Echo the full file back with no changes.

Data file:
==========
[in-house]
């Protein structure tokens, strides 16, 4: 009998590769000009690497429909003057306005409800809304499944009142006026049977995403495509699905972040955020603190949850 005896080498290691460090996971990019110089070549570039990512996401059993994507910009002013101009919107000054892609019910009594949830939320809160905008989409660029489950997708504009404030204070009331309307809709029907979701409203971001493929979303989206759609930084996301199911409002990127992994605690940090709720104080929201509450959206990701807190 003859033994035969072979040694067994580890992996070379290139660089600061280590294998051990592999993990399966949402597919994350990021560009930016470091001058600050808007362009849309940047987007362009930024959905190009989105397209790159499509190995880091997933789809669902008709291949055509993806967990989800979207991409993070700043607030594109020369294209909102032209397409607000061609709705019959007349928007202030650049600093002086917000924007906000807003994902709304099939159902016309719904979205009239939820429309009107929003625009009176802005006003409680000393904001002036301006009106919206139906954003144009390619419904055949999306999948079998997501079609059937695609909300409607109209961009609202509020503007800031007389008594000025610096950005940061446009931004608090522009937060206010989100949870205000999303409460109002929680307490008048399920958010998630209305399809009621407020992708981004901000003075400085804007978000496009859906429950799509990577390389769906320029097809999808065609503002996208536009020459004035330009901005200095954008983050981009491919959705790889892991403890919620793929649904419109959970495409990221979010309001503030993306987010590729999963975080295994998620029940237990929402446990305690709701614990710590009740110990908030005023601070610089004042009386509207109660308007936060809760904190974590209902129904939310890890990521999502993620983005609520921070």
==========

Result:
[in-house]
């Protein structure tokens, strides 16, 4: 009998590769000009690497429909003057306005409800809304499944009142006026049977995403495509699905972040955020603190949850 005896080498290691460090996971990019110089070549570039990512996401059993994507910009002013101009919107000054892609019910009594949830939320809160905008989409660029489950997708504009404030204070009331309307809709029907979701409203971001493929979303989206759609930084996301199911409002990127992994605690940090709720104080929201509450959206990701807190 003859033994035969072979040694067994580890992996070379290139660089600061280590294998051990592999993990399966949402597919994350990021560009930016470091001058600050808007362009849309940047987007362009930024959905190009989105397209790159499509190995880091997933789809669902008709291949055509993806967990989800979207991409993070700043607030594109020369294209909102032209397409607000061609709705019959007349928007202030650049600093002086917000924007906000807003994902709304099939159902016309719904979205009239939820429309009107929003625009009176802005006003409680000393904001002036301006009106919206139906954003144009390619419904055949999306999948079998997501079609059937695609909300409607109209961009609202509020503007800031007389008594000025610096950005940061446009931004608090522009937060206010989100949870205000999303409460109002929680307490008048399920958010998630209305399809009621407020992708981004901000003075400085804007978000496009859906429950799509990577390389769906320029097809999808065609503002996208536009020459004035330009901005200095954008983050981009491919959705790889892991403890919620793929649904419109959970495409990221979010309001503030993306987010590729999963975080295994998620029940237990929402446990305690709701614990710590009740110990908030005023601070610089004042009386509207109660308007936060809760904190974590209902129904939310890890990521999502993620983005609520921070």